Review: The Net that Holds Me

The Net that Holds Me by Scarlett Luna Strange is a bare-bones minimalist retelling of "The Little Mermaid" with virtually no stakes. I learned about it from the recent Valentine's Day book promotion and decided to throw in the anchor because I usually love "Little Mermaid" retellings and even wrote one of my own. The book is innocent and inoffensive for the most part, but it mitigates the majority of the tragic themes that make "The Little Mermaid" such a classic story and comes off as disrespectful toward the original protagonist at one point near the end. As a standalone YA romance, it's a short and sweet love story that can be finished in about two hours, but as a "Little Mermaid" retelling, it doesn't hold a lot of water.


Anyone who has read or seen a "Little Mermaid" adaptation knows the drill. Sage is a lonely mermaid who is bored with her life under the sea and thirsts for something more. One fateful day, she meets Elias, a human prince who also longs for something more than his life on land. These secret oceanside meetings continue for some time, but Sage keeps her tail obscured in the water, ashamed of her secret. Soon, she decides these meetings are not enough for her and seeks her beloved mentor, Tove, for a potion that will turn her human so she can explore more of Elias's world. The potion switches her between human and mer forms with the rising and setting of the sun and restricts her from telling Elias her secret. Spending more time with Sage makes Elias grow even closer to her. He eventually decides he wants to marry her even though his parents have already planned a political alliance for him.

This book gets props for including both the mermaid's and the prince's perspectives since the prince is often the most overlooked character from the original fairy tale. However, both protagonists' personalities are inconsistent and never quite reach the nuance breadth of a living breathing person. Sage claims to be shy but regularly visits Elias even before transforming into a human and has few qualms about talking to him about anything and everything. Like most fairy tale princes, Elias's personality revolves entirely around his fascination with Sage and his boredom with palace life. Even the sea witch, Tove, is a watered-down version of a villain who is kind and loving for the most part despite later revealing a confusing backstory with murky motivations that never result in any danger on Sage's behalf.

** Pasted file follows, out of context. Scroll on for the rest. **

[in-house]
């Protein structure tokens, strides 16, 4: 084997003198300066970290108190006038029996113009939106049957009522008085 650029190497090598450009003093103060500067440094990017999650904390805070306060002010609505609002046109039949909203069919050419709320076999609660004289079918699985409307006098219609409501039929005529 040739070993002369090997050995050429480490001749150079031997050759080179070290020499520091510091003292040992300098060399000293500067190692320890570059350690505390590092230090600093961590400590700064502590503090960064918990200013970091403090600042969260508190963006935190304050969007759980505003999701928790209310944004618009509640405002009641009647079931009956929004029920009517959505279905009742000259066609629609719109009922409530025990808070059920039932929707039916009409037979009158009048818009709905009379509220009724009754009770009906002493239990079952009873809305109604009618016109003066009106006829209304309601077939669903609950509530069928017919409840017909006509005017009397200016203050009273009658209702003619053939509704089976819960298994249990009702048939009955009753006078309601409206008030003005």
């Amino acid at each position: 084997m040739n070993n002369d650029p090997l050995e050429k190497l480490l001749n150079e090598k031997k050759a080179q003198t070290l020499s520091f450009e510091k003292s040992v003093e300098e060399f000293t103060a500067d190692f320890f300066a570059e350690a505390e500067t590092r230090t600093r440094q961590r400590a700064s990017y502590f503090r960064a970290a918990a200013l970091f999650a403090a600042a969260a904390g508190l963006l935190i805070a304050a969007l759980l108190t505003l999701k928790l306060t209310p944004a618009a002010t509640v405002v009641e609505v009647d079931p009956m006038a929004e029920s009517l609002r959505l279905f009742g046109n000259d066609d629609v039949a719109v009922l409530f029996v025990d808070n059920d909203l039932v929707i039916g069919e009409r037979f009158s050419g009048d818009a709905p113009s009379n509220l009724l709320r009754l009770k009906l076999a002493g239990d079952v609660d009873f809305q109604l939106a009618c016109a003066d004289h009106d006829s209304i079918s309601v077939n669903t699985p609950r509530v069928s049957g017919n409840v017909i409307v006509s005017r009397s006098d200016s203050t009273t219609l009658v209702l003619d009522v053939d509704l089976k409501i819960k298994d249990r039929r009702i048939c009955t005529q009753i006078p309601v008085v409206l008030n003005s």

The book's biggest inconsistency is Sage's reaction upon learning that Elias is engaged. Despite claiming to be shy, Sage reacts like a typical siren and threatens to send the wrath of the ocean after him. This is the part I found most disrespectful to the fairy tale. The original little mermaid was going to die if the prince married someone else, but she still couldn't bring herself to act against him to save her own life because her love was so strong. Here, nothing would have happened to Sage if Elias married someone else. While it makes sense for her to be angry with him for not being honest with her, her reaction is so over-the-top that everything we've learned about her character leading up to this point sinks to the ocean floor. Elias's reaction is also confusing. He is more impressed by her ability to drown him with a flick of her wrist than he is fearful.

The Net that Holds Me is a light and quick read that offers a different perspective on a classic tale. While it provides dual narration and explores the prince's side of the story, its simplified plot, underdeveloped characters, and inconsistent portrayal of the mermaid ultimately leave it lacking the depth and emotional resonance of the original "Little Mermaid." Readers seeking a fresh and nuanced retelling may want to look elsewhere, but those seeking a quick and uncomplicated love story might find this a pleasant escape.

Comments

Melanie said…
This sounds like a really sweet love story to read during summer. Too bad it didn't go more in depth with the characters.

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